Senator Schumer also notes the importance of LWCF funds to his state: "At its high point in 1979, New York State received roughly $24 million from the LWCF, which was used to provide grants to municipalities to undertake State Park development and land acquisition projects. Since 1965, the LWCF has partially funded 1,250 projects within the state. Virtually every community in New York has acquired and/or developed outdoor recreational facilities with the help of the LWCF."


States administer LWCF funds for trails as well as parkland

The actual LWCF funds are handled by the state natural resources or parks agencies alongside other funding sources such as the Recreational Trails Program. Typically funds are allocated as competetive grants to units of local government such as towns and counties. It is a matching grant program based upon a 50% reimbursement of the total cost of the project. Eligible expenditures include:



Every state has a program in place to contract with local governments on LWCF funds. Because the federal program is fairly specific, the state grant programs are quite similar. Following are some examples of specific goals, procedures, and requirements from a variety of states drawn from current programs;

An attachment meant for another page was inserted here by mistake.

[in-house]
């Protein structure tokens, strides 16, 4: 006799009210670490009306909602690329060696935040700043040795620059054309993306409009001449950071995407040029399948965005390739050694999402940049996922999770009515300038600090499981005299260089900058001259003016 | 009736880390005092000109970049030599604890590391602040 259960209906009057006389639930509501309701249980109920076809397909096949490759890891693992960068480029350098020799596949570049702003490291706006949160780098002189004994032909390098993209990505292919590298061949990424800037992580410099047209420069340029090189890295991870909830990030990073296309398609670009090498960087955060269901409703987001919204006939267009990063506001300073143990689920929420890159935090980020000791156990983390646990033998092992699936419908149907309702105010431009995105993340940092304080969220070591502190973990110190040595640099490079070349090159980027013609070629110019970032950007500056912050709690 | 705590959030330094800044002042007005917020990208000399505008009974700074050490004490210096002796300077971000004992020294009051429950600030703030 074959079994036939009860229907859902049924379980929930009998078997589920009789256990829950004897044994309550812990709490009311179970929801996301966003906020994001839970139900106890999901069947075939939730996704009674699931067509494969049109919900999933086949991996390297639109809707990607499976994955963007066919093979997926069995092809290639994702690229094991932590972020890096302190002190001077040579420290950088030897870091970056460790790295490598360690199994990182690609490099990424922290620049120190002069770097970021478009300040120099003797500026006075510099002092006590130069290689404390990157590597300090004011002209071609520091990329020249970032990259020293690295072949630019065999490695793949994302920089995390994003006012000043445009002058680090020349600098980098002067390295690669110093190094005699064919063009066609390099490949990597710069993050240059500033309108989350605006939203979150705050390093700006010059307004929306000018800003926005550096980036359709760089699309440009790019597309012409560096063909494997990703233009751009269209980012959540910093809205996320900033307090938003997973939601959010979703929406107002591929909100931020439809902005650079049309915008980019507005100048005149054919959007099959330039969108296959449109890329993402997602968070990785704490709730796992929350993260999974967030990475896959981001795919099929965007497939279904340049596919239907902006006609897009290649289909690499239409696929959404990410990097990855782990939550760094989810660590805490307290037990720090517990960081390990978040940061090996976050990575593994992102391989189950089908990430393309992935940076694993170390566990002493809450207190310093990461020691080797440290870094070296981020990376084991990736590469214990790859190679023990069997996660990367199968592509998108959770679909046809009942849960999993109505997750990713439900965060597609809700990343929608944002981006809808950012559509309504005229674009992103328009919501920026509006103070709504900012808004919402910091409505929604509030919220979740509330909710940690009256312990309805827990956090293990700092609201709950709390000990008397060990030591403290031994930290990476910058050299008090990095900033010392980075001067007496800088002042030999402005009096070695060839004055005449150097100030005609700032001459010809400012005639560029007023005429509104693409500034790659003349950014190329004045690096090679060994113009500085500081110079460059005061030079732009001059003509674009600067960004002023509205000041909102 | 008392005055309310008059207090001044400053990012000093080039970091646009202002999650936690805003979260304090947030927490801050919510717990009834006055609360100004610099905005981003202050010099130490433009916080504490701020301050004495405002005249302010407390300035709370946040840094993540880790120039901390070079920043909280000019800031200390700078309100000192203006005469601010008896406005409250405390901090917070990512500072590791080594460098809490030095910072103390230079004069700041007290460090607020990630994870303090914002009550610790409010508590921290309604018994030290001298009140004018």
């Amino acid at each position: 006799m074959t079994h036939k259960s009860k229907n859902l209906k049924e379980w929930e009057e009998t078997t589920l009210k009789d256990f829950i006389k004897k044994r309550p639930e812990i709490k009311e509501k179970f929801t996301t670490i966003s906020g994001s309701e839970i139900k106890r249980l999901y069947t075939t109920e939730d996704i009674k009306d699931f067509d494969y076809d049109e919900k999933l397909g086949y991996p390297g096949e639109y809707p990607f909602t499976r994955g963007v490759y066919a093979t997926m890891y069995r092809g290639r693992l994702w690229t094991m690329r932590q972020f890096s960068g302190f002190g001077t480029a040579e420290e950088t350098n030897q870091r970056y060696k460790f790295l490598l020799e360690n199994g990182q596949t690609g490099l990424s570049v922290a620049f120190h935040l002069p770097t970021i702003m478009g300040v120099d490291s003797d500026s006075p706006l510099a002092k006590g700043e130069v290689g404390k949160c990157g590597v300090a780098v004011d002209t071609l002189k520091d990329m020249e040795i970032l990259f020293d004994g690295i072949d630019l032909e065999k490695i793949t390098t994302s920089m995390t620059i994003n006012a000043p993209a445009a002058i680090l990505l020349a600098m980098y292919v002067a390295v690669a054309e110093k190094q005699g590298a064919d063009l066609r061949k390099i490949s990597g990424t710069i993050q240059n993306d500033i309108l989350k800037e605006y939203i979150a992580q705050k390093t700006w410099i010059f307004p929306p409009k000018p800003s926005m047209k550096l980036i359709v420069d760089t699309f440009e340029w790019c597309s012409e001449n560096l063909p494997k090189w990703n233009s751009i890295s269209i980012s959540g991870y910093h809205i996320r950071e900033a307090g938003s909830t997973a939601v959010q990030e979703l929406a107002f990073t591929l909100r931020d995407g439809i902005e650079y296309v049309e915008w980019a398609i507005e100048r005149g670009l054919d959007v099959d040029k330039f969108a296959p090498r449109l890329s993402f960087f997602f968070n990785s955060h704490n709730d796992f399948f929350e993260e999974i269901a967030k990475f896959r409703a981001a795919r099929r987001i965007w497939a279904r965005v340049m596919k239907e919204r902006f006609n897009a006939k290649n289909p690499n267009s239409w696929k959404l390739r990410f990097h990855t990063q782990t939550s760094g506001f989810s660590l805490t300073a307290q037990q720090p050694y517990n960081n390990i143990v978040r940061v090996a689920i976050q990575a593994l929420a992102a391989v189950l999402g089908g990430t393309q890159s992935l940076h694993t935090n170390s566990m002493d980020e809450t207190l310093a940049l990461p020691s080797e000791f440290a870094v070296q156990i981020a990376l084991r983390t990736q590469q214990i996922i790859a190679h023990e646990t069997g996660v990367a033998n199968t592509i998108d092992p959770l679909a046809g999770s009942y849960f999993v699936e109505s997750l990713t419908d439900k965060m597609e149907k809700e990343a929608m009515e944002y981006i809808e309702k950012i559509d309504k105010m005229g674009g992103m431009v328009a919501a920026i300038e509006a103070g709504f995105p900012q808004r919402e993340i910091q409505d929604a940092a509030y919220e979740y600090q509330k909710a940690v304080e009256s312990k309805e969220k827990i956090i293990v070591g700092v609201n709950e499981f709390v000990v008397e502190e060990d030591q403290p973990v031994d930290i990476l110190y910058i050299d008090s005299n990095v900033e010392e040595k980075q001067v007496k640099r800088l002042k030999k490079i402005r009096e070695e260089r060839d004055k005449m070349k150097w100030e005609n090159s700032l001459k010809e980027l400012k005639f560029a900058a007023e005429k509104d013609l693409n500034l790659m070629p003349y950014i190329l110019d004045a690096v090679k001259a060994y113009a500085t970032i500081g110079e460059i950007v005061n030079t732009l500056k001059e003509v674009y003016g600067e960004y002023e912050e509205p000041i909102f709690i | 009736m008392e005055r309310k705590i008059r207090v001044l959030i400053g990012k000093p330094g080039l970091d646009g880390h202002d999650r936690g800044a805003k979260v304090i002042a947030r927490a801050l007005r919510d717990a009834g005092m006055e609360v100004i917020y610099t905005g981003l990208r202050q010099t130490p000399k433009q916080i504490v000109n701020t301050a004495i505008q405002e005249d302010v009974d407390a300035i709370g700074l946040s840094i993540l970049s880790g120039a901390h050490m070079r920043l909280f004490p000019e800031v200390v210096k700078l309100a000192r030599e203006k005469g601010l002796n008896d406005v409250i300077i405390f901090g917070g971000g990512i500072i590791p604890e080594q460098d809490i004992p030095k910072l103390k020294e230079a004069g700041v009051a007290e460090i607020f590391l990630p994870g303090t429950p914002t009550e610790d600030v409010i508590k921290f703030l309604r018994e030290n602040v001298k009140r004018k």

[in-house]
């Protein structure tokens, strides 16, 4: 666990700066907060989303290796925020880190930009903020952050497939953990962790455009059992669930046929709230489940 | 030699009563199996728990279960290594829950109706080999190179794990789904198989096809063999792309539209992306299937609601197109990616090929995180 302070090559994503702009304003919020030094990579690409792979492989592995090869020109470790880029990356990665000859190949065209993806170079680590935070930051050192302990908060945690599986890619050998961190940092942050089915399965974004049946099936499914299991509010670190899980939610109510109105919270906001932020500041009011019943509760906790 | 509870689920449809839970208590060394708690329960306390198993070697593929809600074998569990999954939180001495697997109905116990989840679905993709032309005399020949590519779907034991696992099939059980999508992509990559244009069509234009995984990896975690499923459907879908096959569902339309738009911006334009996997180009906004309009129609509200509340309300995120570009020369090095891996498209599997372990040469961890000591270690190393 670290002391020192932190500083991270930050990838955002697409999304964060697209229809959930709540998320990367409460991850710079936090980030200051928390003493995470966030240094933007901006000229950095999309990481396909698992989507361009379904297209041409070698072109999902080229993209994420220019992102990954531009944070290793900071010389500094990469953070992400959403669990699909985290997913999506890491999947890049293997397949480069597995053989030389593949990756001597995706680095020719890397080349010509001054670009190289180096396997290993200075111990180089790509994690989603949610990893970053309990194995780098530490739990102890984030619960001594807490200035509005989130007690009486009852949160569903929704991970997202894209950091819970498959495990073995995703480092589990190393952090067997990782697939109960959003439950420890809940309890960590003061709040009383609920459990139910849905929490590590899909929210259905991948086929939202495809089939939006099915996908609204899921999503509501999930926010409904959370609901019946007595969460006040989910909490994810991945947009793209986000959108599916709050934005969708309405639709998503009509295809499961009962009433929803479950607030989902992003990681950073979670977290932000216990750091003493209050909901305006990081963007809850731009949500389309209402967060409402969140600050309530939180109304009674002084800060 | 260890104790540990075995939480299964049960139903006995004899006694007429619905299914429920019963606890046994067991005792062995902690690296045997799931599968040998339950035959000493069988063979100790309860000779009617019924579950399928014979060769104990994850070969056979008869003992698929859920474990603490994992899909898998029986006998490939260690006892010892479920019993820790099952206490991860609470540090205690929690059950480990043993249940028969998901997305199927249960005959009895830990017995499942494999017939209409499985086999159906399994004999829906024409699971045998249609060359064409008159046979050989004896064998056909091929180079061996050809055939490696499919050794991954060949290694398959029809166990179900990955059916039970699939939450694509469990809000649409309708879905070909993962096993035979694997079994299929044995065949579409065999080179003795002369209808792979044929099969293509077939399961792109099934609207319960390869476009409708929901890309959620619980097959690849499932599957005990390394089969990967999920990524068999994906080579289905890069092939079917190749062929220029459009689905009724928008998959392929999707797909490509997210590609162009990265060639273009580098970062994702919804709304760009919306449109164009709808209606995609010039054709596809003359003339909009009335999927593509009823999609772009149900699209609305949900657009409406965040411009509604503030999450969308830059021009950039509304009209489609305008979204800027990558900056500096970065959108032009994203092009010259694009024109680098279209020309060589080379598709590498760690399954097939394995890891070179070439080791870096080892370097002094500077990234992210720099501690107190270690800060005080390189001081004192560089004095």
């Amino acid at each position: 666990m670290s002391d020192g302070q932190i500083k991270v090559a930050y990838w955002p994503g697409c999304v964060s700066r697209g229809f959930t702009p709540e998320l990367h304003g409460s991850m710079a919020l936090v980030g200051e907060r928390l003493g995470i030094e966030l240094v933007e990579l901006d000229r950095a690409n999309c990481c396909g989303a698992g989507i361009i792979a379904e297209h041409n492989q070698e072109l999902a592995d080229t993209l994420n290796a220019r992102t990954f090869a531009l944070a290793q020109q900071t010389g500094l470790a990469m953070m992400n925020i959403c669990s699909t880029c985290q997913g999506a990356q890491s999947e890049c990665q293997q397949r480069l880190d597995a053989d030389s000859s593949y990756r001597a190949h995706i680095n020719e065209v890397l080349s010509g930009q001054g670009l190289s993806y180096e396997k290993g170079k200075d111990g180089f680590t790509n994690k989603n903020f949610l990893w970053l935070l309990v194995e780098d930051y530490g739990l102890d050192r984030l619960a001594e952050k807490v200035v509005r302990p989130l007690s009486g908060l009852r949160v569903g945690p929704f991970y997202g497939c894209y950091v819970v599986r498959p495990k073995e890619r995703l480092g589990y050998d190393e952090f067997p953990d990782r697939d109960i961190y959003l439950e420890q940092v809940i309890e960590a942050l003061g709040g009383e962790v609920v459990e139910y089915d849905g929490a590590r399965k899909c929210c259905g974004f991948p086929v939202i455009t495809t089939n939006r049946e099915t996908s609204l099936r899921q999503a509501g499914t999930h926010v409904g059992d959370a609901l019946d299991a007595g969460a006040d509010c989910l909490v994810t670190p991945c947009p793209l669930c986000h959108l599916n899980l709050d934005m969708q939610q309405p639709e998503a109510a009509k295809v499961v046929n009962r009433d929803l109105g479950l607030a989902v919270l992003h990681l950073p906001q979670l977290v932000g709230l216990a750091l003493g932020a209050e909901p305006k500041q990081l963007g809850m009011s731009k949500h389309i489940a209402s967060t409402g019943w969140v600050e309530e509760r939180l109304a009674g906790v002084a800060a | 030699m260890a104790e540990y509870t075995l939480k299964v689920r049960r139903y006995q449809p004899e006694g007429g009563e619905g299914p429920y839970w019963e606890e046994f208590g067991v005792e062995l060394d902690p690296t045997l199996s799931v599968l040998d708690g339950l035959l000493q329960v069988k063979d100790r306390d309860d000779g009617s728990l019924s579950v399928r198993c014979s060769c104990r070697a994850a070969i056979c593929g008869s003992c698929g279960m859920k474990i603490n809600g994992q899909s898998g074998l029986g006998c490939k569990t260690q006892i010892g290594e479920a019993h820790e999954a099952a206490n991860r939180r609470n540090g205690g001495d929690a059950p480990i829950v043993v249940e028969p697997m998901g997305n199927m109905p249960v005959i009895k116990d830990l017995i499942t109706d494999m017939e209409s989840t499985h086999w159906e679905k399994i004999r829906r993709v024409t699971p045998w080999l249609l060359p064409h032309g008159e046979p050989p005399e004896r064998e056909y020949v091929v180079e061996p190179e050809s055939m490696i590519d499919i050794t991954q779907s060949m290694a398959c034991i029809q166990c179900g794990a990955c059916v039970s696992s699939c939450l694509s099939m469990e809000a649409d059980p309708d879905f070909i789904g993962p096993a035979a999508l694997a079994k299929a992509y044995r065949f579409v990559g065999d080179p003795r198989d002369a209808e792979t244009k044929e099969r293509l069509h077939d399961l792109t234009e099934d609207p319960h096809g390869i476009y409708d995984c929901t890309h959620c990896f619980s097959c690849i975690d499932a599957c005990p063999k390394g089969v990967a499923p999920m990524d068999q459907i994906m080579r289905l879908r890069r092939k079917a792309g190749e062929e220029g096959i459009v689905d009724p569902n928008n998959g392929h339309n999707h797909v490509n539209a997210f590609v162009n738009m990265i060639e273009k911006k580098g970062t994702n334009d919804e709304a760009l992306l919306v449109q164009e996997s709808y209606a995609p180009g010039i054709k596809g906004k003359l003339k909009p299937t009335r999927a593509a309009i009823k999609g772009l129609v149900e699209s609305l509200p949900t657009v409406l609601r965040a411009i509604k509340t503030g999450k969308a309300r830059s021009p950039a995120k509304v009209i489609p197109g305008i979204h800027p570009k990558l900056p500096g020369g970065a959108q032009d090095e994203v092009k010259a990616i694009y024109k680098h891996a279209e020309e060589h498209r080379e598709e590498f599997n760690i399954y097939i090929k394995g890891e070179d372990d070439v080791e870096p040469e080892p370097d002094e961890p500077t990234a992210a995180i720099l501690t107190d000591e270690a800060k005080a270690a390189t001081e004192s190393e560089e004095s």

Local funding sources used to match the federal assistance may be derived from appropriations, tax levies, bond issues, force account labor, gifts, and donations of land, cash, labor, materials and equipment. Other federal funding sources cannot be used as the local share of a project, except revenue sharing, Community Development Act funds, and Farmers Home Administration loans. LWCF applicants may request amounts ranging from a minimum of $10,000 up to a maximum of $200,000. Only park and recreation boards established under Indiana law are eligible. The park and recreation board must also have a current 5-year master plan for parks and recreation on file, approved at the Division of Outdoor Recreation.